The right to withdraw one’s labour when in dispute with an employer and without getting fired is one of the rights most enshrined in the life of most countries in the West. Going on strike is something that UK citizens were, at one time, very familiar with. The 1970s was a time of strife, with strikes across almost every industry. This form of pressurising an employer has lessened considerably over recent years although there are still moments.
An on-going disagreement on the railways in the UK has yet to be fully resolved and disputes have arisen over waste collections, notably in Brighton and Birmingham. Perhaps of most interest to many, recent disputes in the NHS and the Fire Service did catch the public’s attention but the disagreements have not lasted too long before some kind of resolution has been found. Generally speaking however, striking workers do not get the kind of attention they once did, except across the channel in France, where strikes have become almost the norm, particularly where cross-channel transport is concerned. French air traffic controllers also have something of a reputation for striking in summer, less so in winter, but the timing of such strikes tend to make most think they are less about pay and working conditions, more about making a political point – an accusation regularly aimed at union leaders in the UK.
1970s UK was once referred to as ‘The Sick Man of Europe’ due to the never-ending series of strikes called at the time, a tag long since shrugged off. France, as yet, hasn’t been given the same nom-de-plume but one part of the world not known for union militancy are the Scandinavian countries of Norway, Sweden and Denmark. Yet SAS, the national airline, is currently deep in the mire of a pilot strike, grounding some 70% of flights (the only departures still taking place are those of SAS Ireland and partner airlines flying subcontracted routes). The strike began last Friday (April 26) when flight deck crew withdrew their labour, initially stranding some 70,000 travellers as more than 600 flights were cancelled. Both numbers have grown considerably since and the carrier’s recent recovery from its financial woes has come to a grinding halt (see related stories - https://www.kjmtoday.com/single-post/2019/04/29/Aviation-Scandinavian-resurgency and also The Aviation Oracle).
According to Jacob Pedersen, a stock market analyst with Sydbank who specializes in the aviation industry, although the situation is unusual, it has been coming for some time. ‘It is remarkable, in a situation where there is a lack of pilots across Europe, that SAS has not seen loss of staff to other companies, if pilots are so dissatisfied with the package they currently have with SAS,’ he said. ‘Having said that, these pilots have had to put up with an incredible amount over the last 20 years in the form of various types of cutbacks.’ Along with many airlines, SAS suffered a financial crisis and as a consequences, management brought numerous cost-cutting exercises into practice and altered the airline’s business model considerably, without which the carrier would probably have gone out of business (as have other major state-owned and privately-owned airlines that failed to adapt). Salary increases are a major sticking point but the union has said that the biggest issues relate to working hours and scheduling. The SAS Pilot group said that their salary requests are in line with the market rate, while one SAS negotiator called their requests ‘unreasonable and extreme’. Pedersen noted that SAS cabin crew and pilots are primarily employed under Scandinavian-style contracts agreed with unions (overenskomst in Danish and kollektivavtal in Swedish), making staff a larger overhead for SAS relative to other airlines. He went on to say that, ‘the strike could have serious – and costly – consequences for SAS if the company is to meet the demands of the striking pilots’.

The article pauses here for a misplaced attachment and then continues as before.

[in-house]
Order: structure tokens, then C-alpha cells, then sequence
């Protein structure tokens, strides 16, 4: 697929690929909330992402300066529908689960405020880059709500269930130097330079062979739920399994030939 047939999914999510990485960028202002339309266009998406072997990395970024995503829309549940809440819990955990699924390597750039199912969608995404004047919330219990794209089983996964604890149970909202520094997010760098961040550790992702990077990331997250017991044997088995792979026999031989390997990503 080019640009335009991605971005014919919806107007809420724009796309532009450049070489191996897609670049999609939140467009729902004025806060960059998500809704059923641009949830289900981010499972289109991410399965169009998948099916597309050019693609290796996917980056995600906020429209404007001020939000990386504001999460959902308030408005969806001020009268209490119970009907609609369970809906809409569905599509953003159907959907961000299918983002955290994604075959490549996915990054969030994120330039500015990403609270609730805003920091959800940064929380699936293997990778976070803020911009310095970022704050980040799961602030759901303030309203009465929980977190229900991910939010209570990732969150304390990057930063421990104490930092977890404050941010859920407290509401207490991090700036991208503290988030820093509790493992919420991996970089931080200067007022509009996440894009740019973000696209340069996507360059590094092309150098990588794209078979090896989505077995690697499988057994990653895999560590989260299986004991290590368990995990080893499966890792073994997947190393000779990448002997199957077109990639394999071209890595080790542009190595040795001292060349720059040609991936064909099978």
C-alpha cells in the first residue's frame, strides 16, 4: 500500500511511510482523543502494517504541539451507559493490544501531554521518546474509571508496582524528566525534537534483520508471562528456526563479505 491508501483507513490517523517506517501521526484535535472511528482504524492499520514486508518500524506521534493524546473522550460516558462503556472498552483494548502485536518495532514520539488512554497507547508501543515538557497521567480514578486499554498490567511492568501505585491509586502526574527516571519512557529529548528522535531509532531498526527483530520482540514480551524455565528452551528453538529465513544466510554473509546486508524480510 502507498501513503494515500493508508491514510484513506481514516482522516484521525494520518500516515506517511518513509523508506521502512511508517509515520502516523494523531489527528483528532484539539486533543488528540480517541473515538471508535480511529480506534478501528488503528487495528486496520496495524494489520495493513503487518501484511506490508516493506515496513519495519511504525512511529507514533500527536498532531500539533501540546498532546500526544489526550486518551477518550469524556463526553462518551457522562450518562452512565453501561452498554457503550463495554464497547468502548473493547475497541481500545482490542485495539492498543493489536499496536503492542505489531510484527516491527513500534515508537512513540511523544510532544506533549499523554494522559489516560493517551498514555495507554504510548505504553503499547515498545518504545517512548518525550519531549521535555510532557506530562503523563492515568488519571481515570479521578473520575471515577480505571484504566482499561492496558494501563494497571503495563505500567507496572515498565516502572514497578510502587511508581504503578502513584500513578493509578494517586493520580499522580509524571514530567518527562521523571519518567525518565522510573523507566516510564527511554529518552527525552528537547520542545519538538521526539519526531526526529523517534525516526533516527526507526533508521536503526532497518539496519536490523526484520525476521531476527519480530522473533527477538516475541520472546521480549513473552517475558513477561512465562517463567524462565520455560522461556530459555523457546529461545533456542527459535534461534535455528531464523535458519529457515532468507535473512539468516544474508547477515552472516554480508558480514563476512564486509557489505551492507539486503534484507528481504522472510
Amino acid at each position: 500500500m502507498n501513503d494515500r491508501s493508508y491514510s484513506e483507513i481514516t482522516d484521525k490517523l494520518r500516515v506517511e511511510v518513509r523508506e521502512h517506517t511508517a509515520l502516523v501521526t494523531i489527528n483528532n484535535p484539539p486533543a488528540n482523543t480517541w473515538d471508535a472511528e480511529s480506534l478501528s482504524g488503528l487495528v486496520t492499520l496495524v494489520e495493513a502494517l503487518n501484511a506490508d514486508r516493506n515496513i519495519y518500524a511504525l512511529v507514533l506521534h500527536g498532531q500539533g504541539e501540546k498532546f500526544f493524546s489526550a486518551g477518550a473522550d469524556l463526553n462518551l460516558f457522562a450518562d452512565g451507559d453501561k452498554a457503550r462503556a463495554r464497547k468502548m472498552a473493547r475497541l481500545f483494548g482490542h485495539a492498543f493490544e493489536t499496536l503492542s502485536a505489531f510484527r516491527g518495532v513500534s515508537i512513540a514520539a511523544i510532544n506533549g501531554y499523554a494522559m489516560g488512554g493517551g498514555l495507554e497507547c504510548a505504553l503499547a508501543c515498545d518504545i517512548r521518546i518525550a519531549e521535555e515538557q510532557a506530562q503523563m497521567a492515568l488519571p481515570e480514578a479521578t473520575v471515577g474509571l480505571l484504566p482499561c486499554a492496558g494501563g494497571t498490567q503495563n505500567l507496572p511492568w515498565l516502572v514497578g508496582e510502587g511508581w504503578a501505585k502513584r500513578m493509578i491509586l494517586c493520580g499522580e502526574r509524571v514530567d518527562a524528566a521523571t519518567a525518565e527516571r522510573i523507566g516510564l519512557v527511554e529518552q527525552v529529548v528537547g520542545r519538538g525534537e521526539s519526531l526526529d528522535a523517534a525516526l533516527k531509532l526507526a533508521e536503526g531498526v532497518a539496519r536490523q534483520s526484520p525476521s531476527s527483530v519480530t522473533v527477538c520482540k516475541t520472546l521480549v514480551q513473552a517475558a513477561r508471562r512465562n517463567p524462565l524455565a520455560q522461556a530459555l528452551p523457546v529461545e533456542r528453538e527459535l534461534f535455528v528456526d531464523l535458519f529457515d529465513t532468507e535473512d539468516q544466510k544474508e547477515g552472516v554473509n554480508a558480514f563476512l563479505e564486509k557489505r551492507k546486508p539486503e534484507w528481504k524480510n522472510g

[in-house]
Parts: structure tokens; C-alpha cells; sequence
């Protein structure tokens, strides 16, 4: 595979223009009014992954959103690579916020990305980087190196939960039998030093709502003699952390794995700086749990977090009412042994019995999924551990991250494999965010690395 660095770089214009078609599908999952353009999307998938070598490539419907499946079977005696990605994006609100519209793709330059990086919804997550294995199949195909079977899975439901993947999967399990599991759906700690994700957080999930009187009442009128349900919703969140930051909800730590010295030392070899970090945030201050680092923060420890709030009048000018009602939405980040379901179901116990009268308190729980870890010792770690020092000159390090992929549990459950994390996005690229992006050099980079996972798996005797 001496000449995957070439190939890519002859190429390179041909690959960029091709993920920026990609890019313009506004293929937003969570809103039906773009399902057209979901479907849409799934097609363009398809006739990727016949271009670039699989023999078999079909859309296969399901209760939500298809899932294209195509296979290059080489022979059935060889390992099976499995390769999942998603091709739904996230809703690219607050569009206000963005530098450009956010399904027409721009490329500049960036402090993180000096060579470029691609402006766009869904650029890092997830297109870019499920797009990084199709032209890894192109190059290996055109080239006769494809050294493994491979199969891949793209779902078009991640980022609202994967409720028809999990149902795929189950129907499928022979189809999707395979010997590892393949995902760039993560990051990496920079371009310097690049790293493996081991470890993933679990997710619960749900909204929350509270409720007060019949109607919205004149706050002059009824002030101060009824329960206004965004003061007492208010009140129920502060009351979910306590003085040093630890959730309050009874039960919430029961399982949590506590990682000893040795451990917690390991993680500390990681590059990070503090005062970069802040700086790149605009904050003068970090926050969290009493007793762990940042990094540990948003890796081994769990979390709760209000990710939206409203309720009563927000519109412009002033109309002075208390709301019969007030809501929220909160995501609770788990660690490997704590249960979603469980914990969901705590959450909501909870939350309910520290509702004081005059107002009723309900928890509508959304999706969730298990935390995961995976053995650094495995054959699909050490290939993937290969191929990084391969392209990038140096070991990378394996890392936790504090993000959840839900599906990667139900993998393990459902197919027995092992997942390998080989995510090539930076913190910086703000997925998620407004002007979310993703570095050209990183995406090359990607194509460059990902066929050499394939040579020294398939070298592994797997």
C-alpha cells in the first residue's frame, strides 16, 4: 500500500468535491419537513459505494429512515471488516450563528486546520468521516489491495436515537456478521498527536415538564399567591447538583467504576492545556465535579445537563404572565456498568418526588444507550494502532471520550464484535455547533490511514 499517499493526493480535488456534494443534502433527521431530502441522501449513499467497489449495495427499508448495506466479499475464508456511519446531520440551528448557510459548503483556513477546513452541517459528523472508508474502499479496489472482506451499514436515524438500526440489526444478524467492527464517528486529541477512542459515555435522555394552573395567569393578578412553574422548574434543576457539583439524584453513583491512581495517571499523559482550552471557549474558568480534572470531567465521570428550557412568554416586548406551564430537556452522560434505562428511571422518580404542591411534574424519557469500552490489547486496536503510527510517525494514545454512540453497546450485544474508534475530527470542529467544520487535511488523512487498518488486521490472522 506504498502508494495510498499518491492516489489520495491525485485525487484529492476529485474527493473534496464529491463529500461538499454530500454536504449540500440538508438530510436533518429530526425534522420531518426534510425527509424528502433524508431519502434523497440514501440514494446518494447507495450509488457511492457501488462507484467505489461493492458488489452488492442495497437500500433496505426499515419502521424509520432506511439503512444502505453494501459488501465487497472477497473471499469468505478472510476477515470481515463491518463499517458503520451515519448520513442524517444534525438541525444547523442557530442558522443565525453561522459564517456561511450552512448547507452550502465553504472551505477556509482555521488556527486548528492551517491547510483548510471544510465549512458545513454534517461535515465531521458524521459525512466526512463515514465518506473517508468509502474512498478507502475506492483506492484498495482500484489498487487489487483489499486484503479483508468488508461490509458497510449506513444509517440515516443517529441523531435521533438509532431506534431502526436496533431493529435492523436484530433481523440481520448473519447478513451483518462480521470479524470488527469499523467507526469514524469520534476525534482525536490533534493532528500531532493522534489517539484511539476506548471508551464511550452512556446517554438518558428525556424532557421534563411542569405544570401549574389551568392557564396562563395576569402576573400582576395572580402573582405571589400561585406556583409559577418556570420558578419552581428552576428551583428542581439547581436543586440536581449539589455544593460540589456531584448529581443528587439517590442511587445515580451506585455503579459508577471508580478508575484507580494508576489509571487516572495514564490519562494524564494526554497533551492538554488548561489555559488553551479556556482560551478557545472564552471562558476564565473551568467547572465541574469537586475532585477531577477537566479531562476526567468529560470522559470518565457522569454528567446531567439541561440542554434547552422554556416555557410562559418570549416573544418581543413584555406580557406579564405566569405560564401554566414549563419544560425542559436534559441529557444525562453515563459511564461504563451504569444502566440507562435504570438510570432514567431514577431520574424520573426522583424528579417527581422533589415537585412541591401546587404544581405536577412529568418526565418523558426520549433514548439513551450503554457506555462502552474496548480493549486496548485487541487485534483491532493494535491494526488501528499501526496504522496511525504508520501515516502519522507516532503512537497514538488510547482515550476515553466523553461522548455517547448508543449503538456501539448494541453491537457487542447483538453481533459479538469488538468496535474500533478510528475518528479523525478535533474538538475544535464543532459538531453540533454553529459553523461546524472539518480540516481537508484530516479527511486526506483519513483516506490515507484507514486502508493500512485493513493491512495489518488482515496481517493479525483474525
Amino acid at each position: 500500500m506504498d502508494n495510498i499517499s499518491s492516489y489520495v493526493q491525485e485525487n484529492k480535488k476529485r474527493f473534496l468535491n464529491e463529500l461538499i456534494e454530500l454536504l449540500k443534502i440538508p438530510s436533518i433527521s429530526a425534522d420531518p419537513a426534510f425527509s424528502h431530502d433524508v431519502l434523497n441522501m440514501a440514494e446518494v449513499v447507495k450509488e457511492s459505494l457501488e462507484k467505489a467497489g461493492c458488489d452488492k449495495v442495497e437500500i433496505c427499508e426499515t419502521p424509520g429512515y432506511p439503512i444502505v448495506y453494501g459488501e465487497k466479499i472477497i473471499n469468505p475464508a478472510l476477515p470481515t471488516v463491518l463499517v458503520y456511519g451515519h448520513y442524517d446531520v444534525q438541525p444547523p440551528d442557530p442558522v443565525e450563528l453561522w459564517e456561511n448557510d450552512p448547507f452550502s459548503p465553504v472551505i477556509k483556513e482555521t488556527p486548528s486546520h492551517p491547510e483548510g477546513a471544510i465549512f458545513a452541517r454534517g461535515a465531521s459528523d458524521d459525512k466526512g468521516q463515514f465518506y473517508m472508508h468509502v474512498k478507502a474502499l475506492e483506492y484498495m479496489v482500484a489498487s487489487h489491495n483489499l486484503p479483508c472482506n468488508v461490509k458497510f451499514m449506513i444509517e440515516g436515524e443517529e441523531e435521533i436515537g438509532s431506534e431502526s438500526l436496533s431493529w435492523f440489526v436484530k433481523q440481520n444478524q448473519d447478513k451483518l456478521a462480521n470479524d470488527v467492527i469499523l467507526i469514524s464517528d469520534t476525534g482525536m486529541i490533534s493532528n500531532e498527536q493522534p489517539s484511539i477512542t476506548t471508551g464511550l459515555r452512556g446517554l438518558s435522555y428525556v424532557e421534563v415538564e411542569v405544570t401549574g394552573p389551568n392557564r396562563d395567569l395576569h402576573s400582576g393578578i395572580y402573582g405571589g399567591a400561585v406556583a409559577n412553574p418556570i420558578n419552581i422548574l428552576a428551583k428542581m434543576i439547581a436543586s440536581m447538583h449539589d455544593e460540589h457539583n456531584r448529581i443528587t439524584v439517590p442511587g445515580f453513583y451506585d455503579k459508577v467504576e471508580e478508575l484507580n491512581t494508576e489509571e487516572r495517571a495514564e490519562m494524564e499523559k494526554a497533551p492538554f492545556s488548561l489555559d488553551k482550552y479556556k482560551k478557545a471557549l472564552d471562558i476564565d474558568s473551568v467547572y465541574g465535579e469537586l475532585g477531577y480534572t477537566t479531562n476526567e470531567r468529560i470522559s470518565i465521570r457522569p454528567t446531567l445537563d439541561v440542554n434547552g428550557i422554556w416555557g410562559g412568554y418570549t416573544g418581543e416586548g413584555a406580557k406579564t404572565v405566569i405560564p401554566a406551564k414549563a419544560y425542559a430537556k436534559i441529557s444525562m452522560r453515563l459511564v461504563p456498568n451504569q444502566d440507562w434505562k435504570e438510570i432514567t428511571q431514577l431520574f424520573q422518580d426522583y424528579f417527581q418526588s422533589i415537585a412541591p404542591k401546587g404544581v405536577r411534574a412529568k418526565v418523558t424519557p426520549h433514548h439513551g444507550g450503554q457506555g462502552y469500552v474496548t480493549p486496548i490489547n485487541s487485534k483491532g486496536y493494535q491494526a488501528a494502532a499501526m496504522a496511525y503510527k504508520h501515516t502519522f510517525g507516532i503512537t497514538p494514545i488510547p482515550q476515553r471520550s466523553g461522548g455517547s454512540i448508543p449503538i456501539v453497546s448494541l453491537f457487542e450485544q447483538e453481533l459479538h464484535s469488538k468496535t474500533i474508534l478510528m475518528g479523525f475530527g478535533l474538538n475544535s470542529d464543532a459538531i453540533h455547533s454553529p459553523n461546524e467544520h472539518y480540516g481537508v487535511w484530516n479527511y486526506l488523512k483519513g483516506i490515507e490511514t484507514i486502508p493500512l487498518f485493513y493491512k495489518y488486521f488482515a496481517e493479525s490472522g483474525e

Despite the recent economic strains, the company has reported a profit in each of the last four years. ‘SAS looks like delivering a profit again this year, but this is all propped up by the cuts the company is making,’ Pedersen said. ‘And if that trend comes to an end, whereby SAS can save money every year, it won’t take many [financial] quarters before SAS is once again in the red and fighting for its future,’ he added.
It is this point that really comes to the fore; does there come a point where strikes over higher pay and better working conditions actually threaten the existence of the business itself? The question is not new.
Twenty-eight years ago, in January 1991, Eastern Airlines, one of the USA’s most well-established, pioneering airlines, went out of business after its finances became so bad the company was a lost cause. Yet throughout the years immediately preceding 1991, the airline was beset by disputes between its management and its staff, to the point where travellers simply stopped flying with the airline since they never knew whether or not their flight would go. The net result was the end of the airline but the question remains valid almost three decades later; undoubtedly there was some cack-handed management decisions and poor implementation of those decisions but how much of a contribution was made to Eastern’s demise by striking workers? Can one strike one’s way out of a job?
It has happened and the current dispute at SAS could end the same way.
© Kevan James 2019